[Cross posted at www.justinmassa.com and co-authored by Justin Massa.]
Today, it is likely that most if not all of the 1,200+ states, counties, and municipalities across the country that receive CDBG funds are revisiting their plans and procedures. The Anti-Discrimination Center of Metro New York v. Westchester County settlement, announced last week, requires Westchester to make up for years of neglect regarding the affirmative furthering of fair housing – namely, addressing the impediments to fair housing choice that perpetuate segregation. As HUD’s Deputy Secretary Ron Sims noted during the press conference announcing the settlement, after nearly a decade of lax federal oversight communities around the nation are now “on notice”.
The case makes clear that recipients of federal housing and community development funds “must comply with, inter alia, the provisions of the Housing and Community Development Act, including the requirement that it affirmatively further fair housing”, which it goes on to define as pro-integrative housing policies. Long ignored and often misunderstood, affirmative furthering of fair housing has always been about promoting, fostering, and sustaining integration in the housing market.
The case could not be more timely. While a significant victory for fair housing and integration advocates, the Westchester settlement is small in comparison to the benefit that proper regulations from HUD on the duty to affirmatively further fair housing may provide. Regulations that are currently being drafted by HUD staff and are slated to be published for public comment within the next few months.
To understand the potential implications of the settlement and new regulations, take a look at the numbers. Under the settlement, Westchester County will spend roughly $50 million on affirmatively located affordable housing developments over the next 5 years. Annually, HUD allocates over $20 billion to affordable housing through CDBG, HOME, Section 8, voucher, and public housing funds. Billions more dollars in Low-Income Housing Tax Credits are used annually to finance affordable housing programs.
Currently, regulations regarding the affirmative furthering of fair housing are vague, process-oriented, unaccountable, and largely ineffective. Updating them to require measurable actions with targeted outcomes, subject to oversight and review, would result in powerful positive impacts. We believe these regulations should:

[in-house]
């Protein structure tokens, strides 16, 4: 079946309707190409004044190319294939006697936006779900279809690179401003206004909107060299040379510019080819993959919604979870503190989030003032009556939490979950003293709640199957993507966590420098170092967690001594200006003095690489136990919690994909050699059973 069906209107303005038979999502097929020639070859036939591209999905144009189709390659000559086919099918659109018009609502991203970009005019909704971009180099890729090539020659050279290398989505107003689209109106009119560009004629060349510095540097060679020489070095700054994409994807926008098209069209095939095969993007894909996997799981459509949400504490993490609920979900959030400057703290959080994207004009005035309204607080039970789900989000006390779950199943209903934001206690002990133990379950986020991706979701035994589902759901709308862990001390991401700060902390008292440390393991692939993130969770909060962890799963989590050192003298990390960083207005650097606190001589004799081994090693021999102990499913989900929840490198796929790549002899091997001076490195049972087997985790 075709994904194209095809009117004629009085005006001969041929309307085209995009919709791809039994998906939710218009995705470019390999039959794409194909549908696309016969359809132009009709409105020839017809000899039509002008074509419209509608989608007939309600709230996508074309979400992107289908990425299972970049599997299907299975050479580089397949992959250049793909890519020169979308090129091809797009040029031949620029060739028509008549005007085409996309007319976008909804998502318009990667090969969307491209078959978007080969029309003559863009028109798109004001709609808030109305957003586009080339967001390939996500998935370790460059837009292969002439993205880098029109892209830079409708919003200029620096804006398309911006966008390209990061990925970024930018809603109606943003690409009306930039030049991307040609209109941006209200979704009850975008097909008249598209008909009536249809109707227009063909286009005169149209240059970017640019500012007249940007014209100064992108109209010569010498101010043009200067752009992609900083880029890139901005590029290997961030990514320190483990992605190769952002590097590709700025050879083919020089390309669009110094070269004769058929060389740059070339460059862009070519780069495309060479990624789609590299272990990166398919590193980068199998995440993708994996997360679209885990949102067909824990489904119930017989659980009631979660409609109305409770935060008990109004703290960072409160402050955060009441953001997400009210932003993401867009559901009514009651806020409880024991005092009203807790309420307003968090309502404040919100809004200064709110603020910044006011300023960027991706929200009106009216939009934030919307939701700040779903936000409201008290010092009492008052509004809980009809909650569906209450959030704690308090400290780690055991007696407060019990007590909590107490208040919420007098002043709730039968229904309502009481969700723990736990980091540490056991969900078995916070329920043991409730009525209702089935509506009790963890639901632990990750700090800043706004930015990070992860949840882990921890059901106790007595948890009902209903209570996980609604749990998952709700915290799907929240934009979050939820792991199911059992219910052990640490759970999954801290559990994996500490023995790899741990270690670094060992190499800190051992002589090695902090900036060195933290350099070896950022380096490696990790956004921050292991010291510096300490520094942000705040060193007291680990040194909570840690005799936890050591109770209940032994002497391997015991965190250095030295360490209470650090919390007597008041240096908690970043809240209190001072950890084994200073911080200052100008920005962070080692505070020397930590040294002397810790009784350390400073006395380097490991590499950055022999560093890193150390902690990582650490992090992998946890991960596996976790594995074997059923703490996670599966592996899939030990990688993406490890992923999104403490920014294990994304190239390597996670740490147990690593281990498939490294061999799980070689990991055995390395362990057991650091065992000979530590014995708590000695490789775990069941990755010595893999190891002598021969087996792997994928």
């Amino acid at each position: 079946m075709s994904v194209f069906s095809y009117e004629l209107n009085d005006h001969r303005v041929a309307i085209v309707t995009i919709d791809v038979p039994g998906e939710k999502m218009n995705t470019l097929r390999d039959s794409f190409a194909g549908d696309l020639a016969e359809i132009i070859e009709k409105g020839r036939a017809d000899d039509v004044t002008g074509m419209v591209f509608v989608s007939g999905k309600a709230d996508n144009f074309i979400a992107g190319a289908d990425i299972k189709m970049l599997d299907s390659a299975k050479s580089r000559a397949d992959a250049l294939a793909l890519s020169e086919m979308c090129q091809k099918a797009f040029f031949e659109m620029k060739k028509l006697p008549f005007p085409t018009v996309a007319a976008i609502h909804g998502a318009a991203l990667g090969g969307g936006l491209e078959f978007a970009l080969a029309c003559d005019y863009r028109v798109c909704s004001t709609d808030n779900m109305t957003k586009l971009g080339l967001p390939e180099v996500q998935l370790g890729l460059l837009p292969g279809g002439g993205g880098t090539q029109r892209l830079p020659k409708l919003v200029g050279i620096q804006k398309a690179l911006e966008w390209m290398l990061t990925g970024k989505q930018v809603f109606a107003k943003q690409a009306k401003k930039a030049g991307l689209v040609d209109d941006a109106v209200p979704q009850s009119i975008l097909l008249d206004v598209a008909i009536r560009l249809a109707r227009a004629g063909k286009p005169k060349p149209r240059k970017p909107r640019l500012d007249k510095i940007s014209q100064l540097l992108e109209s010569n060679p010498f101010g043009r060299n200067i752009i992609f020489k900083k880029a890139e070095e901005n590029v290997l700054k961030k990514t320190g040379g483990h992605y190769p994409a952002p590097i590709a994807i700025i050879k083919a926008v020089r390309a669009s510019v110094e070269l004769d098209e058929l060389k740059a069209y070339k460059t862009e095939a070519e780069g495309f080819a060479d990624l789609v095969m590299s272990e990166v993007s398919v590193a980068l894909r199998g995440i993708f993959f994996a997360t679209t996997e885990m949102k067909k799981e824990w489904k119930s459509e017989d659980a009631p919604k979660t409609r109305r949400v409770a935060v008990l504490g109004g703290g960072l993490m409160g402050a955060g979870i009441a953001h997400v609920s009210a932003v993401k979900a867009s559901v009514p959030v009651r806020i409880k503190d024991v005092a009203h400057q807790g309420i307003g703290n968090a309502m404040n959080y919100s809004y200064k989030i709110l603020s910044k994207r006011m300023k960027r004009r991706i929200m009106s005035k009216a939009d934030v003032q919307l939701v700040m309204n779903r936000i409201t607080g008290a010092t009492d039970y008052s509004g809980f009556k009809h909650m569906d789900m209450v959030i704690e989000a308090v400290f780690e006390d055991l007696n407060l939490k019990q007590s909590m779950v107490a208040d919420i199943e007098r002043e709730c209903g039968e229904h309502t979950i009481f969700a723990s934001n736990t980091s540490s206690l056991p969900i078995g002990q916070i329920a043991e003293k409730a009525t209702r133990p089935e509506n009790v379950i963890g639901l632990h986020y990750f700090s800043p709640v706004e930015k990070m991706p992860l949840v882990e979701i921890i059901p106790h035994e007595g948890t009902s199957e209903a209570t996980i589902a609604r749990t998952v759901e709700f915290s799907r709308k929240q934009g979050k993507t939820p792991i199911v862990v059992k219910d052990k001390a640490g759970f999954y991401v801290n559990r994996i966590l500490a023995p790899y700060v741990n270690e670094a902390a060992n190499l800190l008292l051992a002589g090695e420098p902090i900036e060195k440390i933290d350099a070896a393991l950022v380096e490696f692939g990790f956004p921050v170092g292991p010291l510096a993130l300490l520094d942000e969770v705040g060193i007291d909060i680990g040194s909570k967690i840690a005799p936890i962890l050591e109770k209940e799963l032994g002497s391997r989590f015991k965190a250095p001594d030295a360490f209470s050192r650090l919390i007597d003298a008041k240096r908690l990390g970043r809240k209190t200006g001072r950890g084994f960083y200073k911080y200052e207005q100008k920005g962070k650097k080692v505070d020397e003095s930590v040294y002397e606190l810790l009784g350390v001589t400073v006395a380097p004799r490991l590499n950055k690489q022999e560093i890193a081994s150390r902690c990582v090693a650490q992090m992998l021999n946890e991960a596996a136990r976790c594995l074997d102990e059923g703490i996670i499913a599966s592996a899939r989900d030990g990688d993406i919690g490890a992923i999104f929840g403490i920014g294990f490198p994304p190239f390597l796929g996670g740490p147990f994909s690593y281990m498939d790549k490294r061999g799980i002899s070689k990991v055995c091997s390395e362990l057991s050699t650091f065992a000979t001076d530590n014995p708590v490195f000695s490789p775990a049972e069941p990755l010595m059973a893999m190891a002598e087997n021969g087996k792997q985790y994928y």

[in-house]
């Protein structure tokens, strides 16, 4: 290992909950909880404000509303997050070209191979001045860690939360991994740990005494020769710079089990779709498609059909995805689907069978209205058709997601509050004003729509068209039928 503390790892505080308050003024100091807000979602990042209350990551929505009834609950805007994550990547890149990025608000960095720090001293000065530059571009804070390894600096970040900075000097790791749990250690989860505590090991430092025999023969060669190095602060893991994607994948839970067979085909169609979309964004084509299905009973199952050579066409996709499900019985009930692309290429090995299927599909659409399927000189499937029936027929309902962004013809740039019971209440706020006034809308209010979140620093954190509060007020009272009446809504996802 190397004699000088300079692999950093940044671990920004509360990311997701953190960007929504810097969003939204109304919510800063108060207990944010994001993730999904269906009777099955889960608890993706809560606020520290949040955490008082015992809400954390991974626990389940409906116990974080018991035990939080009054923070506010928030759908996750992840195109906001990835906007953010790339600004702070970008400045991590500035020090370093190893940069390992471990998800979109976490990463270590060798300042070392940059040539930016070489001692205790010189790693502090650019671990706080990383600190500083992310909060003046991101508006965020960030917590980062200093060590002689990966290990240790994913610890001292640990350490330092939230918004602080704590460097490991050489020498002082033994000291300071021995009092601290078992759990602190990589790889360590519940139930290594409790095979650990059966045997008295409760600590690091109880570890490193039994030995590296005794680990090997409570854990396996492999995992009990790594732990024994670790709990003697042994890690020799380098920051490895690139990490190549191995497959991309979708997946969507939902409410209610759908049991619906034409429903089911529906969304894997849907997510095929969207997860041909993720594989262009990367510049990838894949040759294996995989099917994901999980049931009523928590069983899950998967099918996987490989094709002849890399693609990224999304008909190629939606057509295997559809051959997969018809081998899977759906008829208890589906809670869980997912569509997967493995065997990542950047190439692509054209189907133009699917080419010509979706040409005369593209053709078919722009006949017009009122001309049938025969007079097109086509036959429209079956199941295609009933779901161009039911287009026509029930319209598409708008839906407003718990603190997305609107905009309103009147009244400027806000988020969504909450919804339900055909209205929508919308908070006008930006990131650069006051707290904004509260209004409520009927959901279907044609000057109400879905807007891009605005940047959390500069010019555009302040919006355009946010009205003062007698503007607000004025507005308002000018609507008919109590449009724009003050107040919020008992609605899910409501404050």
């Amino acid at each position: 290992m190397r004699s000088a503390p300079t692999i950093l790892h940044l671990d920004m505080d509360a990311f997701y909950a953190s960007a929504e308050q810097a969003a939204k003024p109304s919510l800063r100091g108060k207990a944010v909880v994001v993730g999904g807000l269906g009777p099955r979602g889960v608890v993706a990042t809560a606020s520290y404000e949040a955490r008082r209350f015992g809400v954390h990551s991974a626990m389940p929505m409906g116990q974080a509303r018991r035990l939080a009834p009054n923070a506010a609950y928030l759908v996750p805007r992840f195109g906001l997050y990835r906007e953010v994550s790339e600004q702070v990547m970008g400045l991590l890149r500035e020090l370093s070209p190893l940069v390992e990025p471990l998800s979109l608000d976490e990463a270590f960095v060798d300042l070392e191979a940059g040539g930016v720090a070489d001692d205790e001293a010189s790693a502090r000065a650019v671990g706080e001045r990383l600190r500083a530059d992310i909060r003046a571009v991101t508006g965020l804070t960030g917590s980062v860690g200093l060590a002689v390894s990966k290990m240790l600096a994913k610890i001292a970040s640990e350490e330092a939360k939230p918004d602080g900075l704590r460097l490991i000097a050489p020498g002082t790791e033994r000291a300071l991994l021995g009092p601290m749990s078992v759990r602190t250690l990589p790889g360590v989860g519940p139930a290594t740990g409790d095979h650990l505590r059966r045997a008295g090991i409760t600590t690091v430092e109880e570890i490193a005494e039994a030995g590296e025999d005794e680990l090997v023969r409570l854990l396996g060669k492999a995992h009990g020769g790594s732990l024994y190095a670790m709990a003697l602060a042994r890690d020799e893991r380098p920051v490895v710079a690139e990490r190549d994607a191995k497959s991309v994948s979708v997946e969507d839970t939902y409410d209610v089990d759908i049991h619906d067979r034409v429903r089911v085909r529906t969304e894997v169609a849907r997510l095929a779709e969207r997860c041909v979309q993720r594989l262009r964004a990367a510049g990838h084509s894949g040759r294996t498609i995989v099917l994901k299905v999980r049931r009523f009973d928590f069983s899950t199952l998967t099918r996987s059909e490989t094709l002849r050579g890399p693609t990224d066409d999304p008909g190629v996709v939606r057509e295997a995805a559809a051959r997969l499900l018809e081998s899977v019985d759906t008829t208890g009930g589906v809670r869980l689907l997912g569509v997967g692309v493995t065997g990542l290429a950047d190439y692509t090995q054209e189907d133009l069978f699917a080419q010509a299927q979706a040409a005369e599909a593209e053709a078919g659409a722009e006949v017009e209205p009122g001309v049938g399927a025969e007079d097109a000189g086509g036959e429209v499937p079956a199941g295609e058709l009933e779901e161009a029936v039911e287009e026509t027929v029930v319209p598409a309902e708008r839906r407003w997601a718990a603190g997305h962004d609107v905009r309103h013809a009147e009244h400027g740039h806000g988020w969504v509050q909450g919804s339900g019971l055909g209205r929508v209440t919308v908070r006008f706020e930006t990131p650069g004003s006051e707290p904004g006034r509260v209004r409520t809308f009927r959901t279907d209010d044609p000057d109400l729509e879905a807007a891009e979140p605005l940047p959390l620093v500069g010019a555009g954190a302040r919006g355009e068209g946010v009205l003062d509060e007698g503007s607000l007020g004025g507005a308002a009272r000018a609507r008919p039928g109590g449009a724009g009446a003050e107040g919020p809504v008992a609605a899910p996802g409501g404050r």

- Provide a strong definition of affirmative furthering of fair housing as housing policies that promote integration of those protected by the Fair Housing Act. Recipients must show that they will develop new affordable housing in a manner that expands housing options for protected persons, particularly geographic expansion to high-opportunity communities with plentiful jobs, good schools, and quality services.
- Require that Analyses of Impediments and Fair Housing Action Plans address systemic and structural barriers to fair housing choice. In analyses of impediments, recipients should be required to address how current patterns of segregation and points of resistance to diversity and integration (such as municipal zoning, industry practices, and popular (mis)perceptions) limit housing choices and integration. Recipients’ fair housing action plans must address measurable actions with specified goals to overcome these impediments.
- Afford MPOs (Metropolitan Planning Organizations) with the resources and authority to determine regional priorities and disparities regarding affirmative furthering of fair housing. Overlapping local and state recipients should be required to cite these regional issues in their analyses and plans.
- Clearly state that all federal community development funds should promote regional equity and greater opportunity in disinvested areas. Strategically spending economic, education, and infrastructure dollars to increase opportunity in disinvested areas will balance regional development and enhance the quality of life for everyone.
- Improve transparency and accountability by compelling recipients to post their plans online, hold them open for public comment, and engage the community in the planning process. These are key components of the Obama administration’s commitment to good government and will reduce the oversight burdens on HUD by empowering local fair housing advocates with critical information.
Forty-one years later after its passage, we now have a chance to realize the full promise of the Fair Housing Act. HUD’s forthcoming affirmative furthering regulations will determine the future of our metropolitan regions, and we hope that the drafters within HUD are taking the time and care to get them right. While many in the fair housing community are anxious to see progress, the implications of these new rules are simply too large to rush them. With more than $20 billion annually at stake, these new regulations will determine if we will begin to actively promote fairness and regional equity or continue to segregate opportunity along racial and economic lines.